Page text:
In our recent post on getting started with microservices and containers, Cloud Technology Partners VP and principal cloud architect Mike Kavis shared what might sound like good news: “It’s very easy to deploy a container.”
Of course, we’re just sound-biting what Kavis actually said: “The bottom line: Although it is very easy to deploy a container, much thought should be put into the operations of these systems.”
You could dive headlong into a production environment with containerized microservices, but most experts wouldn’t recommend it, especially if it’s your first go-around with this powerful pair of technologies.
There are considerable advantages to container-based microservices: As Red Hat technology evangelist Gordon Haff recently wrote, “Even Match.com couldn’t have found a better partner for microservices.” But making the most of that match made in IT heaven requires a strong, flexible plan for ongoing management of your containerized microservices architecture. There’s likely to be a learning curve in your organization, and you’ll want to implement smart best practices to ensure efficient operations over time.
[ Don't let common misunderstandings sabotage your efforts to get IT buy-in. Read 5 misconceptions about microservices. ]
“Everything becomes more complex after Day 1,” says Kong Yang, head geek at SolarWinds.
So we asked Yang, Kavis, and others for their best advice on effectively managing containerized microservices on Day 2 and beyond. Read on for what they had to say about doing containers and microservices right over the long haul.
1. Keep “KISS” top of mind
Want to keep things efficient and productive in the face of increasing complexity? Keep it simple, stupid. This design and engineering principle, generally credited to aeronautical and systems engineer Clarence “Kelly” Johnson, serves as an apt guide here, according to Yang.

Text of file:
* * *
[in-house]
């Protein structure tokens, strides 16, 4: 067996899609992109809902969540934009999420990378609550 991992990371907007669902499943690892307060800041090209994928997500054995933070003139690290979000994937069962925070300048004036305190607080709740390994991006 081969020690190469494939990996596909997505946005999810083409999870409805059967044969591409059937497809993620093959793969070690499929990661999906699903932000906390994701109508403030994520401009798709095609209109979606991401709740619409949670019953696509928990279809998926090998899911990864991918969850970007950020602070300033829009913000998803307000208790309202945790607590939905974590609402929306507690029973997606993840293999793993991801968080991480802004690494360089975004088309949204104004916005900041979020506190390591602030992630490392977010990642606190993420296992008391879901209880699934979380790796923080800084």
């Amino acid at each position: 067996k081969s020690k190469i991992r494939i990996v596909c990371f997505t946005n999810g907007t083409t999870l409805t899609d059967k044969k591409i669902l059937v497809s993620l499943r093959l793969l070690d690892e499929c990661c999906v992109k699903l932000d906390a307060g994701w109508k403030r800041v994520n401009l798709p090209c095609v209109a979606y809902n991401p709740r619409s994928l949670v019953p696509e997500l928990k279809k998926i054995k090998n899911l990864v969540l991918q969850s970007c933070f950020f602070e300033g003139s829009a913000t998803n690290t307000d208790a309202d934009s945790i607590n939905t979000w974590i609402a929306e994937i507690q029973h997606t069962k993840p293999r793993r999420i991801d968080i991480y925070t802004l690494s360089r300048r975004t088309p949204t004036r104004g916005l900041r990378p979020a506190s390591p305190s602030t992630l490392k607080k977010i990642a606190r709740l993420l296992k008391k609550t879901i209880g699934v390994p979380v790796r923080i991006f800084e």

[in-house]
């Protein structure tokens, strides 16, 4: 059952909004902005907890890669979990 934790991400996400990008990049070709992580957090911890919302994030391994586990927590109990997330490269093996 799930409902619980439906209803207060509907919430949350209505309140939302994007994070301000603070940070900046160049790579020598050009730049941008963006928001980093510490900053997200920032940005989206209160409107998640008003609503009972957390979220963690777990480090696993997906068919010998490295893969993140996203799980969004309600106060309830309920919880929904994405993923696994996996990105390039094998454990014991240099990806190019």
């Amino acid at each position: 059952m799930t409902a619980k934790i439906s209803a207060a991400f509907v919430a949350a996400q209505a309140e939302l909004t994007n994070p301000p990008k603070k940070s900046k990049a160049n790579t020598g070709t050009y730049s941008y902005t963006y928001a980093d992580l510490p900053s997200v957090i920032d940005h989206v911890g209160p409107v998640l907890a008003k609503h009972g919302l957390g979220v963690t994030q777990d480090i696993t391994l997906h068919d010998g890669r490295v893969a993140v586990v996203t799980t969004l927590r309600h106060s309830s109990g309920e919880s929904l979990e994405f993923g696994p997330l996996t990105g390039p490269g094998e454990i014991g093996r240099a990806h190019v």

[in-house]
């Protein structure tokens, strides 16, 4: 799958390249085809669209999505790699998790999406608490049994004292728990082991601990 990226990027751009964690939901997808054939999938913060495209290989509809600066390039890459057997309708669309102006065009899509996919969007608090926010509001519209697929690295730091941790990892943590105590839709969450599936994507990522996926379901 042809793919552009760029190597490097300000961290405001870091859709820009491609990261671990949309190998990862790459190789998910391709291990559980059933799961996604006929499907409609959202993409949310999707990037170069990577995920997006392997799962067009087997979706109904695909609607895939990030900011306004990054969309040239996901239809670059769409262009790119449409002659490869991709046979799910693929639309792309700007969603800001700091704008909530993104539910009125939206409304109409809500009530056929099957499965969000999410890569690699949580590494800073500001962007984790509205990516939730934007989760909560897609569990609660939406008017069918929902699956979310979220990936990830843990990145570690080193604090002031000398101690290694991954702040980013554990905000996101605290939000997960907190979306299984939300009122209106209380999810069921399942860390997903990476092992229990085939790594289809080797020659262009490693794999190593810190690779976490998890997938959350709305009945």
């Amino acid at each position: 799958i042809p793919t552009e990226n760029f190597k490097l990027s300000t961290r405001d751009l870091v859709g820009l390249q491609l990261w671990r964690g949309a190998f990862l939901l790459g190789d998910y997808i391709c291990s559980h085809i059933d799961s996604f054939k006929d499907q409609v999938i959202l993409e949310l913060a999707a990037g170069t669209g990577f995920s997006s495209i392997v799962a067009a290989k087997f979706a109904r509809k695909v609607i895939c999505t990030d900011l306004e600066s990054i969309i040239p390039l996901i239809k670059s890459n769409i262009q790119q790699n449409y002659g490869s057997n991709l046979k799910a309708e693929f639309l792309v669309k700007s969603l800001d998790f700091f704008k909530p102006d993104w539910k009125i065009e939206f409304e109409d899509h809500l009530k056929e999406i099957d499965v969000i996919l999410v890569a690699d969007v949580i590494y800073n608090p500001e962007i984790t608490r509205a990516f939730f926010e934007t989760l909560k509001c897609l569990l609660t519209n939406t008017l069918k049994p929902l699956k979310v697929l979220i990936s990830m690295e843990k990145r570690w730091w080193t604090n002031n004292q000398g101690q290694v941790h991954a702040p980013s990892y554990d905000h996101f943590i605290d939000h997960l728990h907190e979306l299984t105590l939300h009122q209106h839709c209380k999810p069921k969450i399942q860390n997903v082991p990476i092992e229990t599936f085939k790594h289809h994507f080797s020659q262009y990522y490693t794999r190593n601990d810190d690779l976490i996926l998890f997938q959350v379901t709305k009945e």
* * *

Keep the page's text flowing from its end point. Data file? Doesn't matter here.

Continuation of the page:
KISS was as much a management philosophy as an engineering principle for Johnson, who once said of his Skunk Works division at Lockheed Martin: “Our aim is to get results cheaper, sooner, and better through application of common sense to tough problems. If it works, don’t fix it.” And of course: “Keep it simple, stupid – KISS – is our constant reminder.”
There’s a visible translation of those ideas for IT teams, especially with microservices and containers.
“To ensure operational success for Day 2 and beyond, apply the KISS principle. Microservices are loosely coupled, so keep them that way,” Yang says. “Let each microservice do one thing and do it terribly well. Don’t scope in additional features to existing microservices that are executing well.”
2. Put your management plan into place – early
Microservices and containers can enable faster, more agile, more flexible, and more responsive software teams. But first things first. “Have a plan before deploying to production,” Kavis advises. He shares an example framework for such a plan:
- Develop best practices in deployments, security, and operations
- Leverage modern logging and monitoring solutions for microservices and containers
- Explore container management tools (a.k.a. orchestration platforms, like Kubernetes) to gain visibility into your environment across cloud and non-cloud endpoints
- Practice blameless post-mortems regularly, to continuously learn and improve
3. Tap into an orchestration platform
Yes, we recently discussed orchestration platforms in our related article, Microservices and containers: 6 things to know at start time. It gets its due here as well, because orchestration – sometimes referred to as container management – will be crucial to your long-term success with containerized microservices.